Here's How Start-ups Can Remain Recession Proof Recession is one such storm that is capable of unnerving any entrepreneur
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The year 2019 saw unexpected twists and turns for the start-up ecosystem across the world.
Just when the start-up ecosystem was said to be reaching a new pinnacle, the valuation bubble burst and changed several dynamics of the ecosystem. Even the likes of SoftBank, an investor who was said to have-it-all, had to bend, introspect and revise strategies. Additionally, the year also saw start-ups changing their strategies. Now, profitability is set on a higher pedestal than all out-growth, thanks to the examples of cab-hailing company Uber and proptech start-up WeWork.
The biggest takeaway from, among the things that have happened, clearly is that start-ups must be ready to weather all sorts of storms. Recession is one such storm that is capable of unnerving any entrepreneur.
Are Indian Start-ups Affected?
Recession is a phase that can topple businesses. But how much are Indian start-ups affected? Arushi Jain, executive director of StayHappi Pharmacy, an online retail pharmacy start-up, says, "I feel that start-ups are growing exponentially and this growth is independent of the recession." She further added start-ups are almost immune to recession.
This year saw several start-ups raising capital and becoming soon-to-be-unicorns and unicorns. Fundraising has, clearly, become an easier activity than it has ever been before.
So then what must a start-up do to remain recession proof?
To weather the storm of recession, start-ups—first and foremost—must have a well thought-out contingency plan, according to Saurabh Chopra, co-founder and CEO of BalleBaazi.com. In business terms, a contingency plan helps organizations take steps to arm itself against potential negative events.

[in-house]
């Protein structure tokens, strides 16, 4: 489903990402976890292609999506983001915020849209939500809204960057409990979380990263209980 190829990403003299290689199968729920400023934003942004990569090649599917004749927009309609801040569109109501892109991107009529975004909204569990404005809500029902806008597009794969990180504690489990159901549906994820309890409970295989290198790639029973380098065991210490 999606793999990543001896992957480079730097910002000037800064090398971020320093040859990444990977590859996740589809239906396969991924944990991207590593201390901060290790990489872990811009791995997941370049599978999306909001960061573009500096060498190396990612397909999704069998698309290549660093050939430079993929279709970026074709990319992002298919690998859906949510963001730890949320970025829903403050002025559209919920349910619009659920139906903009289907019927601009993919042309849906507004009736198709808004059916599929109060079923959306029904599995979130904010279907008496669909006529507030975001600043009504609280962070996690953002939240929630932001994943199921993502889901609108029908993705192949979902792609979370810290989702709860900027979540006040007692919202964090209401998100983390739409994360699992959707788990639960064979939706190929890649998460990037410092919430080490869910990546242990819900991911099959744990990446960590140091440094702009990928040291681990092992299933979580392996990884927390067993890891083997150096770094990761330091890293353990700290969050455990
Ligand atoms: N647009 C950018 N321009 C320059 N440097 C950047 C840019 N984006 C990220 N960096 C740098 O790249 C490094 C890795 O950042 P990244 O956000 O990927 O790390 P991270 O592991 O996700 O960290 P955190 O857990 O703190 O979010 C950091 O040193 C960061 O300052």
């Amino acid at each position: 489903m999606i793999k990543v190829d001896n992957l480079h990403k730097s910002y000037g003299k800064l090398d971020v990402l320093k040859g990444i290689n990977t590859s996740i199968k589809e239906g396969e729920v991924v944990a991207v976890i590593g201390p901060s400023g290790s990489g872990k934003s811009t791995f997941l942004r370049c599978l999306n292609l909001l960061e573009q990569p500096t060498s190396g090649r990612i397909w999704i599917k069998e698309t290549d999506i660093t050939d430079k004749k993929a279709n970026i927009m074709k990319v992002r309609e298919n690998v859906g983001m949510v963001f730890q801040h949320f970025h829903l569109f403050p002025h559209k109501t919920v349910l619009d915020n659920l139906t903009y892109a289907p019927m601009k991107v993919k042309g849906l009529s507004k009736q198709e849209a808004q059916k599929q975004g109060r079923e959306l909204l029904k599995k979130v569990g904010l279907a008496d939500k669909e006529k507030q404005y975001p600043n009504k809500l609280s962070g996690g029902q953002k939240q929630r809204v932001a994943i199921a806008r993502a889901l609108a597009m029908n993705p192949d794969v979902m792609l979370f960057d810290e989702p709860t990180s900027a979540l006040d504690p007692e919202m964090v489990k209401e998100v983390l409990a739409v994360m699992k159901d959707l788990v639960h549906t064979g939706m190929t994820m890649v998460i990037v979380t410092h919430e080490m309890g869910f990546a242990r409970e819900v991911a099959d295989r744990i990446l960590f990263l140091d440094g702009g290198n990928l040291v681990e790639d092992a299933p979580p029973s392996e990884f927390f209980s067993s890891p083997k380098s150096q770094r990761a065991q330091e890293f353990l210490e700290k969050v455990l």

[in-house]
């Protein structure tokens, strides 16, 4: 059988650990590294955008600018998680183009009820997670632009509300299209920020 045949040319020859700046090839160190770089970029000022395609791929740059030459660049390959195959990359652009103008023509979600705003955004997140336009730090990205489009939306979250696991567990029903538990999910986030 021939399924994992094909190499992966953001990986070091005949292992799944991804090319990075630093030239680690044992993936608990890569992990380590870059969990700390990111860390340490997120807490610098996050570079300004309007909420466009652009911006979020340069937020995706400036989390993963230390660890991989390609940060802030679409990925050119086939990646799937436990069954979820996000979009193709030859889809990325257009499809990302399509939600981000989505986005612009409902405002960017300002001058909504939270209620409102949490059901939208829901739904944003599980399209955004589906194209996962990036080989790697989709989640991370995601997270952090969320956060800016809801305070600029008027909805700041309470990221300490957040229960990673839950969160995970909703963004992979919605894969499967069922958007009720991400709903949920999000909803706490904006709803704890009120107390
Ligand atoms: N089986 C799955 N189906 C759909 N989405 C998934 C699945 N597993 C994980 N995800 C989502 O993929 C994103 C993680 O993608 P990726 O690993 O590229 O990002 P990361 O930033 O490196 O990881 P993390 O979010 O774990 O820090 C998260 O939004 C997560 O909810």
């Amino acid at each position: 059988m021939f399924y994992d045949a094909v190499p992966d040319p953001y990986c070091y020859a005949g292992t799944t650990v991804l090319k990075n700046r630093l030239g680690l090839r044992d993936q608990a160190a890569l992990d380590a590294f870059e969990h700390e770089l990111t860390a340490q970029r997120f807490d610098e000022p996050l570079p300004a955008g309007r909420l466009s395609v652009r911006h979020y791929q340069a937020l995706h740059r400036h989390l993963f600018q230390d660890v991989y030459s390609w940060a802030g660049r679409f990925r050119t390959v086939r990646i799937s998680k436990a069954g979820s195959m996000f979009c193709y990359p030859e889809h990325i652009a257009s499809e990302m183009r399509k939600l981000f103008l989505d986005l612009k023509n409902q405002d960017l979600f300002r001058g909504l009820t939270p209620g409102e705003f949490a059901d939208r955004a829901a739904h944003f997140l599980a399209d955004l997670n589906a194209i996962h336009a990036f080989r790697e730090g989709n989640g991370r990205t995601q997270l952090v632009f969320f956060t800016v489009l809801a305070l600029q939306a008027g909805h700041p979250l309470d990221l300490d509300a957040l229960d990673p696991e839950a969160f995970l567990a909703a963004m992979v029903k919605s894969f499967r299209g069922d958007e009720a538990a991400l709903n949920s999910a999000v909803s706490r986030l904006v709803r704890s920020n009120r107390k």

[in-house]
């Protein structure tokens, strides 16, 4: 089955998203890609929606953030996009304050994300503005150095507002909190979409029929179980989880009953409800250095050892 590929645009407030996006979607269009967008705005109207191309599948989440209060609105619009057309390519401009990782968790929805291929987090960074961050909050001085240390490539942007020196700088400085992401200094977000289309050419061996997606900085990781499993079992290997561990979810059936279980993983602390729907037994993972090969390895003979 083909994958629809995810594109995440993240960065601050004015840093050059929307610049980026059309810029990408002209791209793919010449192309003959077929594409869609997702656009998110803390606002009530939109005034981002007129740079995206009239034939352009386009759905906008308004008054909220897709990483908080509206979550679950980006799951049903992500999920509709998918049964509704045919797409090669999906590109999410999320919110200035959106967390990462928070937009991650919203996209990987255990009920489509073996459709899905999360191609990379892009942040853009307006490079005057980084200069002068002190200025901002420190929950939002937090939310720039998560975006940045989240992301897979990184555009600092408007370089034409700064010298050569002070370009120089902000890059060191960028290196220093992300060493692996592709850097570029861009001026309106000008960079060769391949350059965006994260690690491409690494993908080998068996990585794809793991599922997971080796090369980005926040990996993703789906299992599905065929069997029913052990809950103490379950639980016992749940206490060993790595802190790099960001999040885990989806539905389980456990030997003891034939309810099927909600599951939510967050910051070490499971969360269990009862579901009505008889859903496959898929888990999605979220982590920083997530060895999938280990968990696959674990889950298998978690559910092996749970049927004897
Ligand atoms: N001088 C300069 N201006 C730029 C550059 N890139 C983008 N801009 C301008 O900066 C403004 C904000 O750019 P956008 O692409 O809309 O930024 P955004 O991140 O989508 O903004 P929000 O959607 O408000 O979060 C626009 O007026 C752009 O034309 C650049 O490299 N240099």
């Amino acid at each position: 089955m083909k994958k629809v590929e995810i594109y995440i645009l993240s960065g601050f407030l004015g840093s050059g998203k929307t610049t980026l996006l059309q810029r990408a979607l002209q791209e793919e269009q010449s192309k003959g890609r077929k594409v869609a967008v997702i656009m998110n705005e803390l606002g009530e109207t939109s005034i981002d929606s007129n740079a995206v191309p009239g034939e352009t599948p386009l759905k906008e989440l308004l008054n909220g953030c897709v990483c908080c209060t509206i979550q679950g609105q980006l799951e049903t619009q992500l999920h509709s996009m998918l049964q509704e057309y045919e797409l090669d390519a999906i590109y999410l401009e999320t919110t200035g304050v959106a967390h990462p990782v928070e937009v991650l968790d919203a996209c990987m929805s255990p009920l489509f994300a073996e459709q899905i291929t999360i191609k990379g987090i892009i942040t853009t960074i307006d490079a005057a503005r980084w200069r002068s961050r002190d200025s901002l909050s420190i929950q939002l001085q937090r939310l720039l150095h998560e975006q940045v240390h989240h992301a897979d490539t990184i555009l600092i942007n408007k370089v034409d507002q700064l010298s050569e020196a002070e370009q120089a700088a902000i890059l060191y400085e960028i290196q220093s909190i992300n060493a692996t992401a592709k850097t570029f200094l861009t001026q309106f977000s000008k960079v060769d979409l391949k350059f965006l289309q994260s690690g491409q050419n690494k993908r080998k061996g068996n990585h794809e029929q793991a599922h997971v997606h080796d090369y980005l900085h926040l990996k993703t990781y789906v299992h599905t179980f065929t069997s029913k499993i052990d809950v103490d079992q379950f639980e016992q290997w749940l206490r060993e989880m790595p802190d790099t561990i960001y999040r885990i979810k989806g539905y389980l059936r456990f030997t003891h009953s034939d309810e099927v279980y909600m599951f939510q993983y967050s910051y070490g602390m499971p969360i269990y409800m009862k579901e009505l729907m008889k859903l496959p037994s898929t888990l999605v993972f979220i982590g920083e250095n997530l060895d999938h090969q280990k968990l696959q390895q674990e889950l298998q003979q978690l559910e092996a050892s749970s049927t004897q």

Chopra adds, "When sales figures start dropping, young businesses must have enough cash flow to keep operations afloat. If start-ups are looking to raise funds during recession, they must analyze the risk involved."
Synthetic biology start-up, Zymergen Inc.'s founder Joshua Hoffman raised $400 million from SoftBank last year in December. The reason turned out to be not growth but "preparation for a looming recession".
"We wanted to have some fat on our bones for sure. The time to raise money is when people are giving it to you," he was quoted by Bloomberg.
Sanchita Jindal, founder of OSOAA, a wellness product, says, "We always look into our cash reserves and prefer doing cost-cutting on company expenses."
While several risks are associated with recession, it may have its share of hits as well. Chopra says, "One must remember that with a recession, there is less competition for start-ups that can continue to grow."
To conclude, if an impending doom of recession is about to strike, then start-ups must become alert about cash flows and take steps to keep a check on the same.